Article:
It’s sad news to see Occupy Vancouver set up a tent city right in the middle of downtownVancouver. We understand that they are feeling the pinch of the world’s financial state and most likely the hardship of their own financial status. Many of them are homeless; some of them are unemployed, some are young and without much experience, and some are very poor and don’t know how to help their own situation. Since we are a business and financial services company, we feel that being educated about your finances helps empower good decisions.
Since November is Financial Literacy Month in Canadafinancialliteracymonth.ca (read our last post for more information), we’ve been looking at our own backyard’s (Vancouver’s) citizens and businesses and are seeing a lot of lost people. Matt Gurney of the National Post and Financial Post put it into words best when in his article, Want to stop the next Occupy? Teach financial literacy, he writes, “Young Canadians are financially illiterate, and have no idea how the real world works. Maybe the Occupiers are simply reacting in shock to the harsh realities of the world outside a classroom insulated from the real world.” It makes sense to us – people who don’t know how to read their bank statements, or calculate their debt in relation to their income will lose money fast, become depressed, and perhaps their next step is, as seen with the Occupy protesters, blaming outside sources.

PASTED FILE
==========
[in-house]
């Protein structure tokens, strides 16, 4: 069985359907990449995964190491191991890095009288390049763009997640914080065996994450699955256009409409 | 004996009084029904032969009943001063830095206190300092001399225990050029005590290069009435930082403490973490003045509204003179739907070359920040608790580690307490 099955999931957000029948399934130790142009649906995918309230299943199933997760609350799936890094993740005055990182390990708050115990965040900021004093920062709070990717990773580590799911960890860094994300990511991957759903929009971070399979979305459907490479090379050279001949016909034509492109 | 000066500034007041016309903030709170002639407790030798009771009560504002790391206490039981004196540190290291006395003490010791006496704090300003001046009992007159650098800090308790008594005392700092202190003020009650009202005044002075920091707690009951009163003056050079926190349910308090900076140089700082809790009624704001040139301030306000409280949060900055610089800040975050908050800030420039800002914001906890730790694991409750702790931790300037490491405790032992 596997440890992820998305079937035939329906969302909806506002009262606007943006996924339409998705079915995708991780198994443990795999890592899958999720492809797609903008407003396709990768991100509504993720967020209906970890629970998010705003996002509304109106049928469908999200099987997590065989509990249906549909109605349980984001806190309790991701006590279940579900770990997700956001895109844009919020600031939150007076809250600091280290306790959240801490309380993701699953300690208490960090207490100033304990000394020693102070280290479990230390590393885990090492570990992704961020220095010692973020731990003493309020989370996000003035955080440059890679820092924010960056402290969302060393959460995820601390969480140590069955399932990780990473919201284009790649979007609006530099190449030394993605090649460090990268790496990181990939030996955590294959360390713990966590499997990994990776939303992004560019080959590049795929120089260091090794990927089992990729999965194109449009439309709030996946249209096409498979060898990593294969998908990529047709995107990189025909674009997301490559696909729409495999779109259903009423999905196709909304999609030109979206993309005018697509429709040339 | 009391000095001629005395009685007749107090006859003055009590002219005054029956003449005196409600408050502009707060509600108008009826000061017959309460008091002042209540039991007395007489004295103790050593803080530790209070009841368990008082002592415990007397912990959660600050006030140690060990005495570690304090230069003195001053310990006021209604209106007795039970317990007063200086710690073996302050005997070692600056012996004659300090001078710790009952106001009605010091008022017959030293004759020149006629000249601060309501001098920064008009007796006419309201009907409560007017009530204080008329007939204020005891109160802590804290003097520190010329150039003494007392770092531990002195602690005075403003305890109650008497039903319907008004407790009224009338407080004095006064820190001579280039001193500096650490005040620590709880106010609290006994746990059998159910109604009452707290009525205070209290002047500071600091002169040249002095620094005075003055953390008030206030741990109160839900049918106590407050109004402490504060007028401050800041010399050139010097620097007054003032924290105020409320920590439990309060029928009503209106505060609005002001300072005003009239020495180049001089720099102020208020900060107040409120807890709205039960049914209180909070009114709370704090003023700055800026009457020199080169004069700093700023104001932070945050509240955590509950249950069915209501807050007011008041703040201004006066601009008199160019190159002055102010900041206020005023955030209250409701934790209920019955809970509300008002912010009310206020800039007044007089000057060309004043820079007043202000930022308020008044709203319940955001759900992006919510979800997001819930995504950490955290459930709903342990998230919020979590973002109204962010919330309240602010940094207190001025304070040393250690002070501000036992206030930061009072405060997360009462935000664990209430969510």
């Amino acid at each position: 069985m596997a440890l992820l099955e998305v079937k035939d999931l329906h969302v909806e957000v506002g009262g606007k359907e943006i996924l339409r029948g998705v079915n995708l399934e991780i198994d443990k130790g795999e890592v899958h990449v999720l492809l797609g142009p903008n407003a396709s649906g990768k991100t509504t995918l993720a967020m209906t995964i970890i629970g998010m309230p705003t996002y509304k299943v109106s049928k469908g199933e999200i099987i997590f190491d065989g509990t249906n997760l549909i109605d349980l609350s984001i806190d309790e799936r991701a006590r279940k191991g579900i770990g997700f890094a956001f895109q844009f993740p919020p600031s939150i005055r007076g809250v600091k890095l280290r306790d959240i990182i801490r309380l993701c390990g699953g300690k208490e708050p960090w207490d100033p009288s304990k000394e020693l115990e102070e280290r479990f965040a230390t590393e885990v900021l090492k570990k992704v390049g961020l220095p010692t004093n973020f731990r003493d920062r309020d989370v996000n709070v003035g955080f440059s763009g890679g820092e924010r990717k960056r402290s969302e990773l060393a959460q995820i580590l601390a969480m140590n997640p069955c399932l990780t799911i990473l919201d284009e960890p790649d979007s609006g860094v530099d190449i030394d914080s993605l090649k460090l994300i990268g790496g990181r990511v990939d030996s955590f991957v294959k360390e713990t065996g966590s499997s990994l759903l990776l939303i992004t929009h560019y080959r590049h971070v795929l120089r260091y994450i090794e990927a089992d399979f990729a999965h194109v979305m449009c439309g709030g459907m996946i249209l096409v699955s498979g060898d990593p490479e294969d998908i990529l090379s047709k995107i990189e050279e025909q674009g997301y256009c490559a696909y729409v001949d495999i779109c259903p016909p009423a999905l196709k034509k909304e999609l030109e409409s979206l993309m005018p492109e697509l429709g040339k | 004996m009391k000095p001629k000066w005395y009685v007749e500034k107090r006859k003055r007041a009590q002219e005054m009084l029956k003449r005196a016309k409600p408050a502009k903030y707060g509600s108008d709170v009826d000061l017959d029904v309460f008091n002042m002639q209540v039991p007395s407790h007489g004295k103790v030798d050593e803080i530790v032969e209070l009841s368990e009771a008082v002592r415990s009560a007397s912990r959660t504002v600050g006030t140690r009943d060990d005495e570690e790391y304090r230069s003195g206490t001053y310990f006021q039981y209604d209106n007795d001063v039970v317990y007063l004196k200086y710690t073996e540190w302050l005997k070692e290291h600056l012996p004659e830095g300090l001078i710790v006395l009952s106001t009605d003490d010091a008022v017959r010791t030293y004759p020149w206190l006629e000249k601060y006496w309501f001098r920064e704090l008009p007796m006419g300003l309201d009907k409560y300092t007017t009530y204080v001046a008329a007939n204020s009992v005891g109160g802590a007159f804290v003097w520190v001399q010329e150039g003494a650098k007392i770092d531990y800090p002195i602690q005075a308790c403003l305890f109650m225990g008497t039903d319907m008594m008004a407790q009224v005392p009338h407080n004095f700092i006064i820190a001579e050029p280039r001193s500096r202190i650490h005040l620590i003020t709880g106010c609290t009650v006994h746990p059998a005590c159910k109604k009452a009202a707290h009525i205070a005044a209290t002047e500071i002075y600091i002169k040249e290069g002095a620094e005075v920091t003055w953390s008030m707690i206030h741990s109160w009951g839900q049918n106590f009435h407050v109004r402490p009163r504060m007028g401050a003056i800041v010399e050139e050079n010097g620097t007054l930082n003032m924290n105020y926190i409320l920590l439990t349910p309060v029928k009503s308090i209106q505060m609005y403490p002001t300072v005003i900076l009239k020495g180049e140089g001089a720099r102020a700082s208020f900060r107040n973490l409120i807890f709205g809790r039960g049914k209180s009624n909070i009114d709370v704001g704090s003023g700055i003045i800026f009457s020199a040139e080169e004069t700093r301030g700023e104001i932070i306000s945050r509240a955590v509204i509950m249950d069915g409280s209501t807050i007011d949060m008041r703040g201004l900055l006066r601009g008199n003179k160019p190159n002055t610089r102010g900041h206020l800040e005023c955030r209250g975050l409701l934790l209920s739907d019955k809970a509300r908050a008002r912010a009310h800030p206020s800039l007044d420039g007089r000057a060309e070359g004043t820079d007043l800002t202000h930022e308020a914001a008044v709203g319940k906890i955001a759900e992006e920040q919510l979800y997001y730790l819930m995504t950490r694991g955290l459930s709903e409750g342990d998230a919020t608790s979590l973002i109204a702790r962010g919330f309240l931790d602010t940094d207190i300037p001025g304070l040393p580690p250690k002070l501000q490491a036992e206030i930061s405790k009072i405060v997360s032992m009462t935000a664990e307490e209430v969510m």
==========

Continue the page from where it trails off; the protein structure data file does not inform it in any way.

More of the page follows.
In the same article Matt Gurney writes, “Financial literacy isn’t something that Canada’s youth have learned at home, either. Young Canadians, those with too much debt, overly optimistic assumptions and little plan for the future, are actually faithfully following in the footsteps of their financially illiterate parents.” We need to stop the cycle, or else there’ll be more dissatisfied citizens and a worse economy of debt and more debt. We implore Vancouverparents to learn and teach their children the ins and outs of good financial decision-making. If you need help, we’re here – ask us.